The theoretical component of this course is delivered online. You are also required to attend an induction day at the main University campus in September 2018 and two residential weeks in January 2019 and November 2019 (exact dates to be confirmed).
We aim to develop professionals with the ability to apply scientific principles and the latest evidence base to the practice of skin ageing and aesthetic medicine.
You will develop clinical knowledge, specialist practical skills and critical awareness of non-surgical procedures, supported by leading experts in the field.
On completion of the course, you will be able to demonstrate a number of competencies and have enhanced knowledge and skills including:
This course has been recognised as a gold standard for education in aesthetic practice by Health Education England. It aligns directly with the outcomes of the UK Department of Health review on cosmetic practice and General Medical Council guidance in this area.
You will receive one-to-one tutor support throughout the course, with small group sessions and bedside training with volunteer models during the clinical sessions.
Learn from the experts
Staff on the course include members of the Centre for Dermatology , which is recognised as a global leader in basic science, translational and clinical research in skin health and disease and is 1st in the UK for dermatology research (RAND analysis).
This course has been designed using established educational theory and practices to enhance student experience and learning.
The University of Manchester virtual learning environment (Blackboard) guides participants through unit content, assessment submission and programme information.
Our units use blended teaching methods aligned with learning outcomes and assessment. The course contains e-learning case work, small group work, interactive forums, clinical debriefs, and practical sessions with volunteer models. You will be taught in small ratios (1:5) to maximise opportunities for clinical learning.
We hold two face-to-face 5-day residential sessions during the first 24 months of course, one in each of the two first years. Both of these will be scheduled in the first semester and dates should be circulated in September. Attendance at the residential sessions is compulsory for all students.
An initial Induction Day is held in Manchester at the start of Year 1 and 3 to familiarise participants with the online e-learning software and library resources. Attendance at the Induction Day is also compulsory for all students.
This course is led by an experienced team of dermatology experts (PDF, 1.9MB).
You will be required to pass group and written assignments for each unit. Those with a highly practical element will also include assessments of procedural skills.
The master's element of the course will be assessed through a written dissertation (12,000 words).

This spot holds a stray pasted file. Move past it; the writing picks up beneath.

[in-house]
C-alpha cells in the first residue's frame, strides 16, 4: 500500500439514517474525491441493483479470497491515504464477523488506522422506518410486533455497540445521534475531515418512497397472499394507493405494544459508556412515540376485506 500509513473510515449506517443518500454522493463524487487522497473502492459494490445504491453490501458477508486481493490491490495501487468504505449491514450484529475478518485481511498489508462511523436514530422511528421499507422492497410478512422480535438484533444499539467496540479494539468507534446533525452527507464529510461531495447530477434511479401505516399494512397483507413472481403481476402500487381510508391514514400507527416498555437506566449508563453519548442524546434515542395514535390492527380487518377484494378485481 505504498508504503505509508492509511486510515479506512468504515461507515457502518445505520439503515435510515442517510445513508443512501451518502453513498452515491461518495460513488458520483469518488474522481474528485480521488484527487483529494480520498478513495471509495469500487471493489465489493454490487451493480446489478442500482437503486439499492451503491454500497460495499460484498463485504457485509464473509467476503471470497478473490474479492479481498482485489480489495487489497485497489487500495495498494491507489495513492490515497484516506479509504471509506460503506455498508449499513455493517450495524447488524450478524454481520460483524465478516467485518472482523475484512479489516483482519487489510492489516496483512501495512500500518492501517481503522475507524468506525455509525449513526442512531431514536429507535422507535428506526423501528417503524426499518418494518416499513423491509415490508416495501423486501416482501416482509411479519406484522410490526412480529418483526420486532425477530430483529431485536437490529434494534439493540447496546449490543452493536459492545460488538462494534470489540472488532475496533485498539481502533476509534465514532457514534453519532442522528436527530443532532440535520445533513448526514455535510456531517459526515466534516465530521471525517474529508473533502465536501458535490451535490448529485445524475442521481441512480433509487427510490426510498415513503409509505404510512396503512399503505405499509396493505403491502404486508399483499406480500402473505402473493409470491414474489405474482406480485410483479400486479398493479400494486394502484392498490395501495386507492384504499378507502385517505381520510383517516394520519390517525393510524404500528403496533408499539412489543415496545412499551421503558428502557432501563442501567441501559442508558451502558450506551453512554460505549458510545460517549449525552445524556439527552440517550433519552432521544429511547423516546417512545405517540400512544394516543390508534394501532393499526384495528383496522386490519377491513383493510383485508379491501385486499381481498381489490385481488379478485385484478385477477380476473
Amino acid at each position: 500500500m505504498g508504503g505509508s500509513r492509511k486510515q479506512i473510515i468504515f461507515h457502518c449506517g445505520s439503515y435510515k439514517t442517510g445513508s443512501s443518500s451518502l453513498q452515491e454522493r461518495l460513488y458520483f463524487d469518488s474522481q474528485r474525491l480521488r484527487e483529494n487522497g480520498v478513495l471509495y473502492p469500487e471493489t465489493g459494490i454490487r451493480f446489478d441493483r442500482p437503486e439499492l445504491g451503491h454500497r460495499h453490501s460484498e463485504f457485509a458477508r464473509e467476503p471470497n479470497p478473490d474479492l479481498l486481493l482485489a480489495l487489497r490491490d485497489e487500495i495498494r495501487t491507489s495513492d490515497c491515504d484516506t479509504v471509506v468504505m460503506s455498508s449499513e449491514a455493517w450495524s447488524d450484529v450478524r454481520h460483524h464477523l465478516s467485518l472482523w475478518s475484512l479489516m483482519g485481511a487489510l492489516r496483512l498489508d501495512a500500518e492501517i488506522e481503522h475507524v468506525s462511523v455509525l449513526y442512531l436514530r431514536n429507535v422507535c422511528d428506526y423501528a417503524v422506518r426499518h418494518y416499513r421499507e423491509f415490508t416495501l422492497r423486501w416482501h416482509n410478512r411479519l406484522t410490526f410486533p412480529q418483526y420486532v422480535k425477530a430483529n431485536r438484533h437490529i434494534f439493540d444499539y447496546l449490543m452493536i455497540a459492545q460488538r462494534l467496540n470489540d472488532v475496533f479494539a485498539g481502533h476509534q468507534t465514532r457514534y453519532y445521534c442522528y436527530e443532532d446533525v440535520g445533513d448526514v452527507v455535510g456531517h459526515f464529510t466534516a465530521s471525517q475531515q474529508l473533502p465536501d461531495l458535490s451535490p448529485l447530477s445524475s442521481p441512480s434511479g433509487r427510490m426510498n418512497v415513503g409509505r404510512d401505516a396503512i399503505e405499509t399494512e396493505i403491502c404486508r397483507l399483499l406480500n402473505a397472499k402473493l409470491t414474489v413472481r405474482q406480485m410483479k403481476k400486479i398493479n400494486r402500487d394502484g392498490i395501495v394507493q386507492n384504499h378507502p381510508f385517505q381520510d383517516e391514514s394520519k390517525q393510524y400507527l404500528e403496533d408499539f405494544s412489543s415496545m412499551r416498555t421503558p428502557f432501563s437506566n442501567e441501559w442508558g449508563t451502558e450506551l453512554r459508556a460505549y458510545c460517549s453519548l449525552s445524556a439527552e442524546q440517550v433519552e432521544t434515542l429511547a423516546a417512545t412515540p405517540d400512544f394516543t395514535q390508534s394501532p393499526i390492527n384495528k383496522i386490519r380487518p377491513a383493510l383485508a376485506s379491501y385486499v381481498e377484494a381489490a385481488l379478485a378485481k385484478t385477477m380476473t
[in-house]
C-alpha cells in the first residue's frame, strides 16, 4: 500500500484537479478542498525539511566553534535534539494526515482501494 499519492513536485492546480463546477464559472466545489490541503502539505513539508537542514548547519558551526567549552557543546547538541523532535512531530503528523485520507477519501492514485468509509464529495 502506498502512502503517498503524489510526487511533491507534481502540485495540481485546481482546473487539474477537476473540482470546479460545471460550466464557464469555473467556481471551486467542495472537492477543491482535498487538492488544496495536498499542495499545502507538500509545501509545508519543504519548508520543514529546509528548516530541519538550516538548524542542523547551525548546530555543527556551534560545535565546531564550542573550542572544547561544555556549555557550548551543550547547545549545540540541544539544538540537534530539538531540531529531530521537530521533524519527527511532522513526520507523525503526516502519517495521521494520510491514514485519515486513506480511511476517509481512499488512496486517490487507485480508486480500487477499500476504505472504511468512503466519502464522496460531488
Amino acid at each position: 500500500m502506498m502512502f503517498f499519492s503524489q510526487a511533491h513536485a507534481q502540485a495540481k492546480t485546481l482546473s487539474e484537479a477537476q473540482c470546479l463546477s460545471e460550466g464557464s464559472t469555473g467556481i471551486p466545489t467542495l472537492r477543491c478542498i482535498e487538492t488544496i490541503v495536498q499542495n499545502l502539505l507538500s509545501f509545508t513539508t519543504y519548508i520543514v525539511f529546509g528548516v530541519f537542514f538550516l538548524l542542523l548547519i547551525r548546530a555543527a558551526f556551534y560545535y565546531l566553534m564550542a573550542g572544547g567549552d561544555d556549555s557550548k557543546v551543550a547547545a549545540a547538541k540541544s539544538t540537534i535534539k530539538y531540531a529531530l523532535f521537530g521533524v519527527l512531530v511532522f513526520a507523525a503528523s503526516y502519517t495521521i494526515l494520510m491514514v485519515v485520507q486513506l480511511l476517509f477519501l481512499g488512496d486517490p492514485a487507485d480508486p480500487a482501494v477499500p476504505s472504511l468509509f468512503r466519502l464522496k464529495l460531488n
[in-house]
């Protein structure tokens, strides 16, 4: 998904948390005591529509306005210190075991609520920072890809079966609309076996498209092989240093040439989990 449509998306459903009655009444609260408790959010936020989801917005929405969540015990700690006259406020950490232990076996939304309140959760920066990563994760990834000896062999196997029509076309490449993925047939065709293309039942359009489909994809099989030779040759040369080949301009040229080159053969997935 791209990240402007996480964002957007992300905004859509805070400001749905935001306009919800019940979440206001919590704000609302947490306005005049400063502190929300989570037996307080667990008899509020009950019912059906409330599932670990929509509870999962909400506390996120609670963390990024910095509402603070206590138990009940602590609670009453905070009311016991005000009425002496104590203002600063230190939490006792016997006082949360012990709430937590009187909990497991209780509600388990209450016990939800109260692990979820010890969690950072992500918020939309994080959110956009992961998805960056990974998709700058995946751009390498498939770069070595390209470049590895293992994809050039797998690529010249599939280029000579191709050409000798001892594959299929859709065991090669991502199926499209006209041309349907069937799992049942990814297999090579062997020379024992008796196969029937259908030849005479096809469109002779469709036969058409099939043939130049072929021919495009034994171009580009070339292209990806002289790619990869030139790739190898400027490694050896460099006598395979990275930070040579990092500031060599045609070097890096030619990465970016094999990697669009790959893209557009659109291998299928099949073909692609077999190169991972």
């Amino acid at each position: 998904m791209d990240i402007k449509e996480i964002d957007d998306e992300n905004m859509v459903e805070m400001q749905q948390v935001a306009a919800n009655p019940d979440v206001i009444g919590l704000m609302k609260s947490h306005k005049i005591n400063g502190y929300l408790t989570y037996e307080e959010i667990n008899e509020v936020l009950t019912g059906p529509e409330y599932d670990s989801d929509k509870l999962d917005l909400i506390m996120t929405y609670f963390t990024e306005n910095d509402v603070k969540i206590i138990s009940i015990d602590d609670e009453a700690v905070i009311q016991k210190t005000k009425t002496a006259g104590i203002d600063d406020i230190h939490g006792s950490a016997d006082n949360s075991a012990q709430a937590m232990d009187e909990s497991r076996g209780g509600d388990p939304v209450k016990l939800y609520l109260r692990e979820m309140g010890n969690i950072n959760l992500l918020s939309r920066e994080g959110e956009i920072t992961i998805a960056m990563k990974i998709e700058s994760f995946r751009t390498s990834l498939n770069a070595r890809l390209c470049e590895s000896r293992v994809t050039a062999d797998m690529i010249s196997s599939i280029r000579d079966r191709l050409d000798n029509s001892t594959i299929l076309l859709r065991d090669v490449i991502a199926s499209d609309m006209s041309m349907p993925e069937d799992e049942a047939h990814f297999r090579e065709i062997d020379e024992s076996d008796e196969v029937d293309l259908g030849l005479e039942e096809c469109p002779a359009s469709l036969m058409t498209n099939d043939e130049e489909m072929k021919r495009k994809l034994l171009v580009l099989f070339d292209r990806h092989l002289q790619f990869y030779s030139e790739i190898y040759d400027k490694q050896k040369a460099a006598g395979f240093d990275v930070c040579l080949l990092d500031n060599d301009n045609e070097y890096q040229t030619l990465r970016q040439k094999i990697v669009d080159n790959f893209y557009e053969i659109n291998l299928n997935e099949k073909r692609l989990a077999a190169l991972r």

Our MSc consists of seven units over three years. Completing the first six units leads to a PGDip in Skin Ageing and Aesthetic Medicine, with a focus on the more clinical aspects of the field. The seventh unit offers students the opportunity to undertake an individual piece of research.
Year 3 (MSc)
All units are compulsory.
With the gap in training highlighted by the UK government review of cosmetic practice, it is likely all aesthetic practitioners in the UK will need to provide evidence of their credentials.
Our course does not provide a professional competence framework, but goes beyond this to offer integrated knowledge and the application of critical skills enveloped within high quality professional behaviours.
Graduates of this course will acquire a comprehensive knowledge base that can be applied to their future or current clinical practice.
This research-led Master's course is designed to enable you to understand the biology behind, and applications of, a cutting edge area of the biosciences - regenerative medicine - using the skin as a main focus.
Regenerative medicine aims to treat human disease by producing replacement cells, tissues or organs. It involves a group of new technologies based on the use of stem cells. This area is currently at an early stage but is developing rapidly due to the recent ability to manipulate specialised adult stem cells to revert to a more embryonic-like stage which can produce all cell types.
The skin is a particularly useful model as it contains very active stem cells and is a relatively accessible source of human cells. The unique human regenerative capacity of the hair follicle is particularly interesting. Follicles shed their hairs during frequent growth cycles regenerating new replacements; these may resemble previous ones or differ in size and/or colour (e.g. beard hairs replacing tiny facial hairs).
Learning about stem cells and skin function in health and disease will also give you understanding of areas already important to pharmaceutical and cosmetic industries.
Regenerative medicine aims to treat human disease by producing replacement cells, tissues or organs. It involves a group of novel technologies based on the use of stem cells. This exciting area is currently at an early stage, but it is developing rapidly due to the recent ability to manipulate specialised adult stem cells to revert to a more flexible, embryonic–like stage (induced pluripotent stem cells) which can produce all cell types (Nobel Prize, 2012).
Since regenerative medicine has the potential to become an area of major practical importance in clinical medicine, but is currently at a very early stage, postgraduates with advanced knowledge in this topic will be well- placed at the forefront of a new and rapidly expanding area.
Graduates from this unique Masters course, which is the only one providing expertise in both skin sciences and regenerative medicine, will have a particular advantage as their proficiency will cover these two important fields with major significance for both research and industrial employment.
The University is committed to helping students develop and enhance employability and this is an integral part of many programmes. Specialist support is available throughout the course from Career and Employability Services including help to find part-time work while studying, placements, vacation work and graduate vacancies. Students are encouraged to access this support at an early stage and to use the extensive resources on the Careers website.